Yes you read correctly. Half an hour to help solve a housing crisis. Not a human one, admittedly, but one that’s very definitely in our interests. As I wrote in my blog a fortnight ago – every third mouthful of our food depends on bees. And bees are in trouble.
So, in the name of nature conservation, this afternoon I took an old plastic chair out into the allotment and spent a quiet ten minutes sat in the sunshine. I counted bees for the Great British Bee Count. Carder bees, red-tailed bumblebees, honeybees, white-tailed bumblebees and garden bumblebees swarmed contentedly over the phacelia self-sown from last year’s green manure.
Looking at the Bee Count website, you realise that extinction isn’t just rhinos and pandas in far-away lands, it’s happening here and now, under our noses. We’ve already lost three bee species and there are several more not far behind.
There are lots of reasons bees are in trouble; loss of habitat is one of the main causes for their decline. I was amazed how many bees there were on the phacelia – for other ideas on bee friendly plants, have a look at the Royal Horticultural Society’s Perfect for Pollinators list. But of course, habitat means food as well as shelter, so flowers are just part of the story…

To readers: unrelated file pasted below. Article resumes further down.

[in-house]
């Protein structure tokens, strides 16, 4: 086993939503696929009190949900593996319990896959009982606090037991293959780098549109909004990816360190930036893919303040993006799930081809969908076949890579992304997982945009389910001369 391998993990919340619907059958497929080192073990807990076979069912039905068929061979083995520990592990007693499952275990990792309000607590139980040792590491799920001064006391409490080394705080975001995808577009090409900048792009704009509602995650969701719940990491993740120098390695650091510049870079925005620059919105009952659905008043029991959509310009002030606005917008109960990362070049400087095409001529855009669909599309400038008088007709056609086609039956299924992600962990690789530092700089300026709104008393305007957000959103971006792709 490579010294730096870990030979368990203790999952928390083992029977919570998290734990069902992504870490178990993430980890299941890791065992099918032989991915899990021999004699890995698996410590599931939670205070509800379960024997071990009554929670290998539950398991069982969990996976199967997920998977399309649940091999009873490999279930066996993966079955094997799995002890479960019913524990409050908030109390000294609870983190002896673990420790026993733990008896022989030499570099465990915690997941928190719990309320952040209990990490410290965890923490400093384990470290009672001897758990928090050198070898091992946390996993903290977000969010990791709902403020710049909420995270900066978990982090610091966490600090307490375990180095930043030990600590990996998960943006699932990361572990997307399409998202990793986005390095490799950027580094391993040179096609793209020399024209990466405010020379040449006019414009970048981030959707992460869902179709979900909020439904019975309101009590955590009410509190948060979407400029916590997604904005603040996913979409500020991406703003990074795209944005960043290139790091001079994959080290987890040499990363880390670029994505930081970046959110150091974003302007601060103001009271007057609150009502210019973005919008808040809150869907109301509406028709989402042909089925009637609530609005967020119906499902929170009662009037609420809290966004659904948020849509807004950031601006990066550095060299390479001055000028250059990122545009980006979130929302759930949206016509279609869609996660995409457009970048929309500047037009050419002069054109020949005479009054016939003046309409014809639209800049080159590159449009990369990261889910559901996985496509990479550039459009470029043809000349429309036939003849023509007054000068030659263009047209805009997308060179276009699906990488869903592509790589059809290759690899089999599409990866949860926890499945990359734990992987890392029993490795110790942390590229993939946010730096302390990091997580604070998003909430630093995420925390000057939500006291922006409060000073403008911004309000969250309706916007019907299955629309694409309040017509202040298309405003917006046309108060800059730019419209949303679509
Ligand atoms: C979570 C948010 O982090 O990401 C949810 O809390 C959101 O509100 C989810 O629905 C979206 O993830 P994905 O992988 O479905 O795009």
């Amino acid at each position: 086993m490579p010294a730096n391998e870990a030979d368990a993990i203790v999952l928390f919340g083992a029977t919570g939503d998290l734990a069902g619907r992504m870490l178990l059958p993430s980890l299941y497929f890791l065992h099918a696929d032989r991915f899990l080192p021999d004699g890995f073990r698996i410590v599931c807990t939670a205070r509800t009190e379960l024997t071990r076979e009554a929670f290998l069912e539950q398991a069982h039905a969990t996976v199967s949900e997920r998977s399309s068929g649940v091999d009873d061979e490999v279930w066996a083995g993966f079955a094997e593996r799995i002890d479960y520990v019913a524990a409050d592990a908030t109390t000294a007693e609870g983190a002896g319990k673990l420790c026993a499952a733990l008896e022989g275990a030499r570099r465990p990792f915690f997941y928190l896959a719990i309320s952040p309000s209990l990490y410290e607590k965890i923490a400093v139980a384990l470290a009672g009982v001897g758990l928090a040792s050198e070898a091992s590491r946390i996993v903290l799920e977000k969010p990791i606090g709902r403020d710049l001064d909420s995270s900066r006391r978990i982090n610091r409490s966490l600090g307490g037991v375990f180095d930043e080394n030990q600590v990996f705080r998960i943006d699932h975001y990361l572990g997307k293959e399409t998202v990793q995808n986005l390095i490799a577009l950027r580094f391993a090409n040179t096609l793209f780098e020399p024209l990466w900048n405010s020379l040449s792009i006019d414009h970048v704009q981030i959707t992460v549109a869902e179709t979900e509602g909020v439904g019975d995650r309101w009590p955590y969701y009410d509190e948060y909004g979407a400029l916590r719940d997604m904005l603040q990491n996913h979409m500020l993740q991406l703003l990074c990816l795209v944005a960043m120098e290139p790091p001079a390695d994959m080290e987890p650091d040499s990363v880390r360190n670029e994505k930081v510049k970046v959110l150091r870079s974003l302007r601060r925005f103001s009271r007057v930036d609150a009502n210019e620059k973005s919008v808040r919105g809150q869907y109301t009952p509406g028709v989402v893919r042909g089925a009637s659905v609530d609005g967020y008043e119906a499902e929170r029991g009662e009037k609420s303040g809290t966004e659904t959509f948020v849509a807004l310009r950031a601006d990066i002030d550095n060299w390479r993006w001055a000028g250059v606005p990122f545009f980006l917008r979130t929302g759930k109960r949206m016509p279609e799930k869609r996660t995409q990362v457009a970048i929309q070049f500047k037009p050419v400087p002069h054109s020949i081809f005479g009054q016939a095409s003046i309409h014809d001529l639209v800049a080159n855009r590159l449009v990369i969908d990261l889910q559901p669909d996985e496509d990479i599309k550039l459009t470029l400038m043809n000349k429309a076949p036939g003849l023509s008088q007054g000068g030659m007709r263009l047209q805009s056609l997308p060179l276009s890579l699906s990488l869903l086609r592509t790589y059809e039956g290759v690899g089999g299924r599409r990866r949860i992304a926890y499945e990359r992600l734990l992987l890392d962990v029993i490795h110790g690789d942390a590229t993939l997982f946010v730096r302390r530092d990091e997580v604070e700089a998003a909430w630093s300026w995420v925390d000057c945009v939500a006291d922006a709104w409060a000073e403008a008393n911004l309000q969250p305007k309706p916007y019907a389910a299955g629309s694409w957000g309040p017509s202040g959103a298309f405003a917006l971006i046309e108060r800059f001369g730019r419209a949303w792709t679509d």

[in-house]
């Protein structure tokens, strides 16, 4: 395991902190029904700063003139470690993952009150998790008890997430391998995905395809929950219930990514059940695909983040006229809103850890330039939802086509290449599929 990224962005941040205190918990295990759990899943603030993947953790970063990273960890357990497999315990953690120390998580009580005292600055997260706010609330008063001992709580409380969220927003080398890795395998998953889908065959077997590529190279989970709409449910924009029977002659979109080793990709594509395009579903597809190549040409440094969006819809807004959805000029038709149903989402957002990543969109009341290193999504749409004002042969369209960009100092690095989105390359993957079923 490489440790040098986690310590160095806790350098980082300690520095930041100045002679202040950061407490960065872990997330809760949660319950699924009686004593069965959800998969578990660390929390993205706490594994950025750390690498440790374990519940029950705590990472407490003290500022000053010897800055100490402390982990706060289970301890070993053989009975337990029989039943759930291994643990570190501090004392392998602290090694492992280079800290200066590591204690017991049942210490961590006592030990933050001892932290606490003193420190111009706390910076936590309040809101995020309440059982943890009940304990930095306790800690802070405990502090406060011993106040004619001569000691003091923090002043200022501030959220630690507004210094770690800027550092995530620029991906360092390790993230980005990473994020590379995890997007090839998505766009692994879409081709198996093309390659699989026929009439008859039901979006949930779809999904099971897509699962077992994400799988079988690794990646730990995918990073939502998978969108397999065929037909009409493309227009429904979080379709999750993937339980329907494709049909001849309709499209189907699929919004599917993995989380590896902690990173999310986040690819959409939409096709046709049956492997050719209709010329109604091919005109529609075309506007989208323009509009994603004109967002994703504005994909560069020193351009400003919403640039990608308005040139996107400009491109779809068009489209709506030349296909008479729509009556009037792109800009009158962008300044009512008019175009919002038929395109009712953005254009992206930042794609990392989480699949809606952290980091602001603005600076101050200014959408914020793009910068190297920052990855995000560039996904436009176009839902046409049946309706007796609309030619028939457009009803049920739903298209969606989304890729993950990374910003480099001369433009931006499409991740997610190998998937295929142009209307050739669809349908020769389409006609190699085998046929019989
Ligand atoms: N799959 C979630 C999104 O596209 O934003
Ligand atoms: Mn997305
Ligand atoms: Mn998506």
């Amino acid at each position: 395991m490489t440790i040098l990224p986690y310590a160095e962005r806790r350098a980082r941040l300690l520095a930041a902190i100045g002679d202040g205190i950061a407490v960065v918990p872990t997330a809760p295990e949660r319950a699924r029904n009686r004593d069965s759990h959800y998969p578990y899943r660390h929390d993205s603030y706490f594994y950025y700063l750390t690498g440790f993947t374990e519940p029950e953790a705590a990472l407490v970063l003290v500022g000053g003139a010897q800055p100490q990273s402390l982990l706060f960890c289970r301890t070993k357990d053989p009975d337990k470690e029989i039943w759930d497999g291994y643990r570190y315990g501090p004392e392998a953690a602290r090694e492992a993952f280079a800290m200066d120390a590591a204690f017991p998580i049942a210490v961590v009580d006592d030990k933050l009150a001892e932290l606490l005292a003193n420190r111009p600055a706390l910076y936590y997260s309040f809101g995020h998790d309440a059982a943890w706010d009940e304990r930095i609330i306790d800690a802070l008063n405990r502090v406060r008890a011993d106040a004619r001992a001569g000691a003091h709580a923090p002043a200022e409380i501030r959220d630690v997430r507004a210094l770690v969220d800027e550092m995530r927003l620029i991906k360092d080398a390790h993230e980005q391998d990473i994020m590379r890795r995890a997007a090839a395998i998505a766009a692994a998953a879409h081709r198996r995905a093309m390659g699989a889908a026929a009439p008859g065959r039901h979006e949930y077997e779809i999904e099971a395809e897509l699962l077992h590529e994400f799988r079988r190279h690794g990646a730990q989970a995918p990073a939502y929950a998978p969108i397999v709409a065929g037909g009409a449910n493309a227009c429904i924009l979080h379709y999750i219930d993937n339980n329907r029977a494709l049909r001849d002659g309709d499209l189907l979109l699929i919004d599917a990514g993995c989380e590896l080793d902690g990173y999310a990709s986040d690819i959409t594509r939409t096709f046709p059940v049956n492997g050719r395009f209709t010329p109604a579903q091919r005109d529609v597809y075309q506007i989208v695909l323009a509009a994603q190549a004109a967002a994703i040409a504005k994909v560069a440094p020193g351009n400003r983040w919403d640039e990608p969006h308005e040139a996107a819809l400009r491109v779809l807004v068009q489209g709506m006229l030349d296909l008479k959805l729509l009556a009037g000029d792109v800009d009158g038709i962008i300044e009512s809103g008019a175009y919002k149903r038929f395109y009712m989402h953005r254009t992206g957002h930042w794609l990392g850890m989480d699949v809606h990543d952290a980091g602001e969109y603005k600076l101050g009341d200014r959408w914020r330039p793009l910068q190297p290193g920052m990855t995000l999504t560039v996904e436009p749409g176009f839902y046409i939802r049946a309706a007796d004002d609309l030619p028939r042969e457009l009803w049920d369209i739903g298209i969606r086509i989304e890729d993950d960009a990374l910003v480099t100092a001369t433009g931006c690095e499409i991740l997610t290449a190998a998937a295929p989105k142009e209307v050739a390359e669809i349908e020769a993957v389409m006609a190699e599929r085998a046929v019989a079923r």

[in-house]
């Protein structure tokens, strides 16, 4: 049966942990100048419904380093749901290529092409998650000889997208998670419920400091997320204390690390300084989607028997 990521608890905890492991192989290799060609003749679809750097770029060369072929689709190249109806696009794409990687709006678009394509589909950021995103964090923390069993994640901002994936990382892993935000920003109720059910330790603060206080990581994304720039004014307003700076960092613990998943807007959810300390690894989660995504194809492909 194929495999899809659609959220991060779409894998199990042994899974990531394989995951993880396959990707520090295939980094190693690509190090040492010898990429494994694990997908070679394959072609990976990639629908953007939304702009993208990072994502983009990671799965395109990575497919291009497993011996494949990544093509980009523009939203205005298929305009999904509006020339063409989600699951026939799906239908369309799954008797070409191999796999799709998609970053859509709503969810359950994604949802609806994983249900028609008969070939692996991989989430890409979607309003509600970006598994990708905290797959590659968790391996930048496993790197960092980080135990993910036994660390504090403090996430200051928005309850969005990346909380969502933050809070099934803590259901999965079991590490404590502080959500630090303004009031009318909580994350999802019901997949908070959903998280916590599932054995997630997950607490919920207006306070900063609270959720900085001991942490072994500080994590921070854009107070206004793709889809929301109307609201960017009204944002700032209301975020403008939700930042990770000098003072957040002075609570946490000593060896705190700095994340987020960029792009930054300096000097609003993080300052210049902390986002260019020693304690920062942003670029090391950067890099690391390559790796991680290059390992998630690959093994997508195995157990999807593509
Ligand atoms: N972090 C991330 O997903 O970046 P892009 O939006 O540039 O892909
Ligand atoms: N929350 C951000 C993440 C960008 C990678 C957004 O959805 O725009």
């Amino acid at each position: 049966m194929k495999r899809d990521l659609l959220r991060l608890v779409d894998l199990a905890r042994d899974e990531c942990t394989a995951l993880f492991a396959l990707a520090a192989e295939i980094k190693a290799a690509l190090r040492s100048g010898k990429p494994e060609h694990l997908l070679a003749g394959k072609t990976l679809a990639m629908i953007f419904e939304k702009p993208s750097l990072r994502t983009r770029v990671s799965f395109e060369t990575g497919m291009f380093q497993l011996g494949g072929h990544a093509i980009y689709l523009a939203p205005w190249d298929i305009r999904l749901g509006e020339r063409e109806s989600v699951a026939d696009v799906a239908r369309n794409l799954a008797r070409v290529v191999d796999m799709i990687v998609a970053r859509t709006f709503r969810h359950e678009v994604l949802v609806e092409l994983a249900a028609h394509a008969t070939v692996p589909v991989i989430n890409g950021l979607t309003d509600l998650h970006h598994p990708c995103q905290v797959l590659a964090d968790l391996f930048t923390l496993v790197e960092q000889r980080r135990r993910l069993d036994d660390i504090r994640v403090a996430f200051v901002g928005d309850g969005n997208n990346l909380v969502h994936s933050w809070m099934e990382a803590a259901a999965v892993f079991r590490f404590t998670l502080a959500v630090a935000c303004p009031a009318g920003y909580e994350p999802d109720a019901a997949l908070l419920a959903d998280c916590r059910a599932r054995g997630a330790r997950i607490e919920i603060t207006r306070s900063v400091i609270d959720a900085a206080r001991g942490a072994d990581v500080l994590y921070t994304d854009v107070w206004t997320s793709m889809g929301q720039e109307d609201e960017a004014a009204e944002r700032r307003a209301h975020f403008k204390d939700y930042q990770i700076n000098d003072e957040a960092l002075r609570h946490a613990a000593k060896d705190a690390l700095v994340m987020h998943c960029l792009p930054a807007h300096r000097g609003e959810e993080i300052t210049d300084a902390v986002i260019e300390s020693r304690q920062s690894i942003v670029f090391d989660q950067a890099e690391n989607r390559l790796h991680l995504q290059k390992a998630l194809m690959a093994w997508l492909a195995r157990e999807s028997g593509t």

How to make a bee hotel (30 minutes)
1. Get a plank of untreated timber, at least 80cm long. From it, cut two pieces of wood 25cm long, and two more at 15cm long
2. Screw the two long pieces together, then screw the short pieces together too, to make a box shape
3. Trim a bundle of bamboo canes to identical lengths so they’ll fit inside the box. I put two screws into an old bit of scrap timber to make an easy measure when I was cutting. Sharp secateurs are best for this.
4. Pack the bamboo into the box – use a wooden mallet to wedge in the last pieces, so they all hold in place, then tamp down
5. then cut ends of the bamboo to make them all nice and even
6. Hang your creation on a sunny wall or fence.